Today marks the 6th annual observance of World AIDS Day. Since its
introduction in 1988, such influential organizations as the United Nations
and the World Health Assembly, as well as local community groups like AIDS
Response Knoxville, have joined in efforts to educate the public about the
horrible disease that now plagues approximately 985,000 around the globe.

According to information supplied from ARK, this is a 37 percent increase
since June 30, 1993. What is most disturbing is the World Health
Organization's estimate, taking into consideration underreporting of cases
and reporting delay, of approximately 4 million AIDS cases occurring
worldwide. And the organization further estimates that by the year 2000,
the cumulative total of HIV infections in men, women and children will
range between 30 and 40 million.

In the United States alone, a reported 361,164 AIDS cases had been
diagnosed In 1993, and the total number of known deaths since Jan. 1981
totaled 220, 736, according to the Centers For Disease Control. It is
currently estimated that 1 million Americans are infected with HIV. That's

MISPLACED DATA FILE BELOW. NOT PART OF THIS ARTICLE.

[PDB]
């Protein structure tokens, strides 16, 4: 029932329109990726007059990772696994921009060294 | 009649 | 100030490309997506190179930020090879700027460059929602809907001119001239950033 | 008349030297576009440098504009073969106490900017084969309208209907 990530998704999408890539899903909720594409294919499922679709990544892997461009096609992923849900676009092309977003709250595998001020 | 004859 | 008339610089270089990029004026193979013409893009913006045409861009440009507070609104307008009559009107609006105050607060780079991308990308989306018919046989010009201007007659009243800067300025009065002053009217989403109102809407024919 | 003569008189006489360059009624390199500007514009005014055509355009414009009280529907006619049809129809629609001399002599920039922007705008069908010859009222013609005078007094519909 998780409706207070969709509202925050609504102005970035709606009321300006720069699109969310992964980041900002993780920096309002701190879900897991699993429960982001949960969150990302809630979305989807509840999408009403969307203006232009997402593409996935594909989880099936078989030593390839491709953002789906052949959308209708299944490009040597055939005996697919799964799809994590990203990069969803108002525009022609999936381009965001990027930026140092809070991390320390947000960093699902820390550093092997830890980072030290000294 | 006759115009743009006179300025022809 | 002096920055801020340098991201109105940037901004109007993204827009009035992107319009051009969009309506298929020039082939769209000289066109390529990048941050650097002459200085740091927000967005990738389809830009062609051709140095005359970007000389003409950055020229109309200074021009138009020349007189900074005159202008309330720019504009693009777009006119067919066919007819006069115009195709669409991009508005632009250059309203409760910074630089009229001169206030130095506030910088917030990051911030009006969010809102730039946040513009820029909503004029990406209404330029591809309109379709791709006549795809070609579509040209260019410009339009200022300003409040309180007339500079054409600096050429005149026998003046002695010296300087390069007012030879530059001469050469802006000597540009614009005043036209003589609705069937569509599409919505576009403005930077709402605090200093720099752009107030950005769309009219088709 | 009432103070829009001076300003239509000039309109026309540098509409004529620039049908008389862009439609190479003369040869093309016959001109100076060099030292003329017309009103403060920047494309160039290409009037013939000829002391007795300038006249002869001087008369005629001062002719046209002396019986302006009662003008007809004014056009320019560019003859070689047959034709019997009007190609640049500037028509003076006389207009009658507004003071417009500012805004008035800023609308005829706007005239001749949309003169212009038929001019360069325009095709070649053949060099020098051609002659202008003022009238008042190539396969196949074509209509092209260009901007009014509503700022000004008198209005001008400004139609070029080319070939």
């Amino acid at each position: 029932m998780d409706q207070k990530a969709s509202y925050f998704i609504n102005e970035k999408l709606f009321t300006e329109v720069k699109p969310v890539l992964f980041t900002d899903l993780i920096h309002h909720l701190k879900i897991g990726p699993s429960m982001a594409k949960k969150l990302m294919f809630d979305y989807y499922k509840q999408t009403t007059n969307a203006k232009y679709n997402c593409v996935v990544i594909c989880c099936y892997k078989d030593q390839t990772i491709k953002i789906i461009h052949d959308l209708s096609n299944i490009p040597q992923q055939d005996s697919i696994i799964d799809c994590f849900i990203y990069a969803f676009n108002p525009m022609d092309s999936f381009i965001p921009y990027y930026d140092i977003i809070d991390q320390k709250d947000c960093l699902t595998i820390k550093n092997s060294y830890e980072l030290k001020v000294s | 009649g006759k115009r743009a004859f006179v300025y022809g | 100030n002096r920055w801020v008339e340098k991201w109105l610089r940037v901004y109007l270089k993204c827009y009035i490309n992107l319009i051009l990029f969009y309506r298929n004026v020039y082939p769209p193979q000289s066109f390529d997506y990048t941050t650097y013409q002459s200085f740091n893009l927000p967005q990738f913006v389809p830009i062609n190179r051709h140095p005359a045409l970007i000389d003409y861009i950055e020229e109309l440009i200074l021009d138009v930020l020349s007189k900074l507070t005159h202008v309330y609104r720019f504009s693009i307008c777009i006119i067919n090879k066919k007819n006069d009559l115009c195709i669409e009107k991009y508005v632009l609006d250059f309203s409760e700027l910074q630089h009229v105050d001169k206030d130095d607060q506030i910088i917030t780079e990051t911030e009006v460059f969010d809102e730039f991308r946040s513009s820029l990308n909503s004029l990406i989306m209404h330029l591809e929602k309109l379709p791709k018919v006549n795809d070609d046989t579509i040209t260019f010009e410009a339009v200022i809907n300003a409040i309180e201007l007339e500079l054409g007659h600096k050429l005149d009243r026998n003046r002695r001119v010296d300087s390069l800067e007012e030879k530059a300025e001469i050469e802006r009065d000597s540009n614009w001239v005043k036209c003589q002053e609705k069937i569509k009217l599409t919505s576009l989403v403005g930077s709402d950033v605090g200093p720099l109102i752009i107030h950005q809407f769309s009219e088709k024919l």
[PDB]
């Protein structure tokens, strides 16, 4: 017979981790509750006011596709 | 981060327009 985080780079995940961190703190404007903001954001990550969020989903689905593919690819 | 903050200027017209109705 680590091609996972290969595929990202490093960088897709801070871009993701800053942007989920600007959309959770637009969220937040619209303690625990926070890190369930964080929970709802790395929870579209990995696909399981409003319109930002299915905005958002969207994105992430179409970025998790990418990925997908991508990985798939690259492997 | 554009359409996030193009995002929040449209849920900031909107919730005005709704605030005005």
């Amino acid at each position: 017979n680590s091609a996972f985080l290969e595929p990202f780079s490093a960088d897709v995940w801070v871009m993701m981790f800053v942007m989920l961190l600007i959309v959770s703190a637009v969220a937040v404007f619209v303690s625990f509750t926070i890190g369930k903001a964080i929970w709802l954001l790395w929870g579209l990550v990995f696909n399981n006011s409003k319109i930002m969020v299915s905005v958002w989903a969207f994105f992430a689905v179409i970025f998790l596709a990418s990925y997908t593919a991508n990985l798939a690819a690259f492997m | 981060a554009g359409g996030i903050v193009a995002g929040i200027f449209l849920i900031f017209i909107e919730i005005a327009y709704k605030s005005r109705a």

one in every 250 people.

In Knox County, 284 AIDS cases have been reported since 1982, and 223 HIV
cases have been reported since Jan. 1, 1992.

Recent reports of AIDS vaccine testing have offered a little hope that one
day the medical world can find a solution, or at least a way to curb the
number of cases cropping up every day through preventive medicine and
education.

But as we observe World AIDS Day, instead of dwelling on the gloom and doom
of the situation, we should not forget that people are living with HIV and
AIDS every day and are still leading productive lives.

Today's Beacon is dedicated toward educating the UT community about
HIV and AIDS. A feature on a local resident that contracted the virus in
1991 offers a compelling story of how HIV has changed his life and made him
rethink his priorities and goals. It's heartening to know that something
good can come out of something so bad. He knows from personal experience
and from his own lack of knowledge that education is key to begin the
battle against HIV and AIDS.